Sunday, August 9, 2015

A Little Mischief

This week I'm looking at Mischief, which will appear in the Library of America's new volumes of American Women Authors of the 1940s and 1950s.

Armstrong’s  bestseller Mischief became the basis for the movie Don't Bother to Knock, which starred a young Marilyn Monroe as a mentally unbalanced baby-sitter. As in Bus Stop, Monroe gives some of her best work, proof that she was more than just a dumb blonde. Mischief would do for babysitters what Psycho would later do for showers. Armstrong’s book started out as a play entitled Little Nell, a wry twist on the idea of the poor young Dickensian heroine. She later changed the story to the now familiar plot of the babysitter who seems reliable, but quickly displays her disturbed nature. The elevator man’s niece is a last minute replacement for the husband’s sister who had a previous engagement. Nell, the babysitter, seems almost mentally challenged at first, but her total lack of morals and concern for the future are slowly revealed to the reader. The book is tightly and expertly written and touches upon the fears of every parent.
Two themes begin to resonate through the works of Armstrong at this point. The first is the idea of the strong woman. Women who might appear slight in appearance, but are made of steel inside have replaced the dependent girls of her first few efforts. In Mischief, Ruth Jones, the child’s mother, is one such heroine. For three quarters of the book, she is merely the companion to her husband who has just wowed an audience with his speech. She is only given a few polite words to murmur in appreciation of her spouse. However, when she feels concern about her daughter being in danger, she immediately rushes to action. She travels through New York City alone and confronts Nell without thought to her own safety.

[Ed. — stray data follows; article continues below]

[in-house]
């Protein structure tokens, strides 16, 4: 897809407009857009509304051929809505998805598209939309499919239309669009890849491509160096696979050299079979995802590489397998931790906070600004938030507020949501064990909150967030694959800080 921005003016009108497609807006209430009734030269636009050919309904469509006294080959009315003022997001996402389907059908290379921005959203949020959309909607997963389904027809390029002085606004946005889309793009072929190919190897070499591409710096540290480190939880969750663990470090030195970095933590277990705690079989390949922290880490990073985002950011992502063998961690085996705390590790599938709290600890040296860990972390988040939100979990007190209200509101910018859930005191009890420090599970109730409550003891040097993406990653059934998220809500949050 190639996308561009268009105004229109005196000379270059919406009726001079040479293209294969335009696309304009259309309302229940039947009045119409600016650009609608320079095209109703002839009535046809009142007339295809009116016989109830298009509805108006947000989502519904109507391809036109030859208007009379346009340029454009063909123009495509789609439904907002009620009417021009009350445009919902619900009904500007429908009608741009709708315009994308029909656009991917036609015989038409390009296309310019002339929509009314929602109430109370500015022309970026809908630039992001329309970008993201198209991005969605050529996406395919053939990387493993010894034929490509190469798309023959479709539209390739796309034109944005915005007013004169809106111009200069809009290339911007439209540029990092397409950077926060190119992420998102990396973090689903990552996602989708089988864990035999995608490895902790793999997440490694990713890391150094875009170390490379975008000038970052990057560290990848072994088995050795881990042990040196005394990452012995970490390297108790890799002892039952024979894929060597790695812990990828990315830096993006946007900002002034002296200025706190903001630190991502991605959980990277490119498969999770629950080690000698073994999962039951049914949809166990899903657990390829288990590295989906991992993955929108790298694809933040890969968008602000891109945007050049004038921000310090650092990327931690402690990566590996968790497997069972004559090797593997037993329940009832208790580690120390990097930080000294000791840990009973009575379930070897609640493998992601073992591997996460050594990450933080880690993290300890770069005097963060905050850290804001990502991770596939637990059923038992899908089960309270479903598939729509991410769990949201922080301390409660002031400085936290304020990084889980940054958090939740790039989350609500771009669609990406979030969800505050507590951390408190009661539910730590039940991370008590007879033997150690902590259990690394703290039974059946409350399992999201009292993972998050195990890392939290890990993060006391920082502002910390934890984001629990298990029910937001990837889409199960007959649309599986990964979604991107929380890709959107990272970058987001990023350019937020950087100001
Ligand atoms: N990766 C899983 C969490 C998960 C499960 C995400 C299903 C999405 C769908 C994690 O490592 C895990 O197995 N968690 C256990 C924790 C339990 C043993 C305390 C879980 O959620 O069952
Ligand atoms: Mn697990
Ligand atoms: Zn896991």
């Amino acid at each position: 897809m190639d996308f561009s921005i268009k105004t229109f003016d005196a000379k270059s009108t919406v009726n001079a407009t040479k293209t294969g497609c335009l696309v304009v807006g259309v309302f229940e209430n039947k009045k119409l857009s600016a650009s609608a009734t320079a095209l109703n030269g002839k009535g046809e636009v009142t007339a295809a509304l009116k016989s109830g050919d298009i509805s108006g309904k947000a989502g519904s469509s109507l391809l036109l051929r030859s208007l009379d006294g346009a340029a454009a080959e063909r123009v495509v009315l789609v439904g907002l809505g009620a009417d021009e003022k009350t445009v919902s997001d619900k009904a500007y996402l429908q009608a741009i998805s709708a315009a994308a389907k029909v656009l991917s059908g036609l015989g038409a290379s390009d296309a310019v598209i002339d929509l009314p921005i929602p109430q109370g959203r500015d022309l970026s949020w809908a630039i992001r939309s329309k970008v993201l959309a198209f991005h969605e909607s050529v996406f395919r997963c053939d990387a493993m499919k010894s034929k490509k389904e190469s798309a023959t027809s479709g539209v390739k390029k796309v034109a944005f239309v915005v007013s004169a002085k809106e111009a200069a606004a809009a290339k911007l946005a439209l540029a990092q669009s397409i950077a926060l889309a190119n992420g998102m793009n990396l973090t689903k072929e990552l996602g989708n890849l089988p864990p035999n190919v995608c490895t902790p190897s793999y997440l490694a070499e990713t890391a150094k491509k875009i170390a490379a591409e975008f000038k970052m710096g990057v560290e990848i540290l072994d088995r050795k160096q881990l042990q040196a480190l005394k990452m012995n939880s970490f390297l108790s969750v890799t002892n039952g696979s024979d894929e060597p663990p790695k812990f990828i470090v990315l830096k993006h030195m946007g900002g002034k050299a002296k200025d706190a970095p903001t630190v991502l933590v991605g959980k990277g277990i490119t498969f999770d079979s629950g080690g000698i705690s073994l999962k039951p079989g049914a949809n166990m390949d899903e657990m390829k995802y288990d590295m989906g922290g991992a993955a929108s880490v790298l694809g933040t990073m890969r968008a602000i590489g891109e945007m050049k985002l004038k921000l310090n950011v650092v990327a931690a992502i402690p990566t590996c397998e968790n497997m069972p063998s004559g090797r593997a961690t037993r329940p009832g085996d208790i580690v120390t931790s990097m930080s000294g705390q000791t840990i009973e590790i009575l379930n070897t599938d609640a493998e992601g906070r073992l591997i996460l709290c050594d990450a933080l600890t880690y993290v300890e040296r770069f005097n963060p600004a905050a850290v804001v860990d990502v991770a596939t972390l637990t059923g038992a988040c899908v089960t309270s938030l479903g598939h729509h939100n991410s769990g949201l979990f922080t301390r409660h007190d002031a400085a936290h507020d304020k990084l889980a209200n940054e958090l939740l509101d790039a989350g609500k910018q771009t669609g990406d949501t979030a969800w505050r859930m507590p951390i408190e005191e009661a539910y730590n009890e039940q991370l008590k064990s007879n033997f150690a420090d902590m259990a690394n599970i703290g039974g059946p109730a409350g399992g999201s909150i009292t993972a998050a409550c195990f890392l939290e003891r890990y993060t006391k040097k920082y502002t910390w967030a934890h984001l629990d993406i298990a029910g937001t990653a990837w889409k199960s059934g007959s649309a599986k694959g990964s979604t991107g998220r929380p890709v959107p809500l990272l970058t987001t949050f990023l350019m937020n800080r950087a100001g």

These women are typically married, happy, and most strong in defending a family member.

The other idea that starts to come through in her work is the idea of a collective unconscious. Armstrong would use the notion in many of her later novels. The subtle idea that a number of characters could share an emotion without discussing it appears in a number of her works. In Mischief, she manages to imbue several of her characters with the realization that they share the guilt for this situation. The child’s brush with danger from the deranged babysitter could have been prevented with intervention from any number of people. All the characters “could” have done something to stop the crescendo of fear and abuse. While none of the characters express this concern verbally, it passes through the thoughts of several of the major characters. The couple staying downstairs might have investigated the crying earlier or the elevator operator might have suggested another babysitter. Thematically tied to the idea of helping each other, Jed, Nell’s date for the evening, even recalls a fight he had with another woman about her desire to give money to the bums on the streets. The notion of contributing to help others runs deep in the novel.